Bridge across cultures: our reconciliation, salvation

Ned Reese,
Onalaska, WI.

Other potential submissions:
1) Hunka (Dakota adoptee) by/for whom,
2) immigrants all: borders–when, where, why?,
3) Coming home–whose space? 4) Left out–I’m in, who’s out?

I’m a white male, 69 yrs. old, married to a Hochunk, Indigenous woman, with five Hochunk daughters. As Hunka (adopted) Dakota (Ally), I have found a place within a Dakota community. No formal ceremony confirmed my “place”; rather, I was informed after years of participation, you adopted us; “you hung around and hung around until you became hunka…”

We (whites especially) need more than ever to help build the bridges. Many of our non-white brothers, sisters, relatives have been building the bridges–“since we arrived…” It is passed time for us to reciprocate. Thank you for offering one small, but meaningful, mechanism for such bridge building.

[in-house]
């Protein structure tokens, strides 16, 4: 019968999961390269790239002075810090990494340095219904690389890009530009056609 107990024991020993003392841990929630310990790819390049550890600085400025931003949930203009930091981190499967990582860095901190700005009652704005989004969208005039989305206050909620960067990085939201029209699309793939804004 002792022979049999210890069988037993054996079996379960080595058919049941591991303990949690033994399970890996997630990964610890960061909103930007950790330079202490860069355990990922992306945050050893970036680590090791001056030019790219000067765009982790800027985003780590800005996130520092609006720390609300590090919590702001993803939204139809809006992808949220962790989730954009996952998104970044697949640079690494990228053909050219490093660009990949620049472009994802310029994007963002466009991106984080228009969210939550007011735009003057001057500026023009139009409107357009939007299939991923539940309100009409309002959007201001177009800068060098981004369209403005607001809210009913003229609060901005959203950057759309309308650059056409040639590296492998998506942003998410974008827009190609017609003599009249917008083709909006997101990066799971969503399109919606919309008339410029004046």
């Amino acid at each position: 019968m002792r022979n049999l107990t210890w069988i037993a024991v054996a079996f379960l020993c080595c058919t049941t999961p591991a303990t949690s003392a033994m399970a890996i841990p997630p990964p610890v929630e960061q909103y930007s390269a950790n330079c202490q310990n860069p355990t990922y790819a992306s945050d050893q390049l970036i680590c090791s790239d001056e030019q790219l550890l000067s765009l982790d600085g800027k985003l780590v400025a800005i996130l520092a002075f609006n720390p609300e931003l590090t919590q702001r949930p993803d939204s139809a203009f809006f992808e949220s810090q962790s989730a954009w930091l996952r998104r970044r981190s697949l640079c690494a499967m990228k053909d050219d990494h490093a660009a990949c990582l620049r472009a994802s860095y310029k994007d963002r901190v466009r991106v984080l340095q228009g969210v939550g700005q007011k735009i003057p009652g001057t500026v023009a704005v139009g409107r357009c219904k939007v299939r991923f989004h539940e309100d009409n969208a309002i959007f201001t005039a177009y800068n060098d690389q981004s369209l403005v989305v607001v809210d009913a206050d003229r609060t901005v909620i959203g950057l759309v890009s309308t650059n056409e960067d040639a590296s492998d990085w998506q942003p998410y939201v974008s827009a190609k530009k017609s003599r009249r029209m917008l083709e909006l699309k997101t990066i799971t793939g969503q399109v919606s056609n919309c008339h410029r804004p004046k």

An additional thought: my daughter is constructing a bridge as part of her class project for an introductory engineering course at college. She and her classmates will present their joint project to the class; then the professor will perform a strength/stress test to determine the effectiveness of their creation. Wouldn’t it be outstanding if we as a nation and culture provided opportunities for such creative and innovative gestures and projects among our students and citizens regarding “bridge building across cultures”!? What are the constructs, materials, strengths and short comings of our proposed “bridge constructions” across cultures, generations and life experiences…? And how might we measure, evaluate and impliment such constructions? Innovation in interpersonal relationships and community building remains our best hope for a peaceful, sustainable and positive future for our children, grandchildren and for global peace and prosperity.


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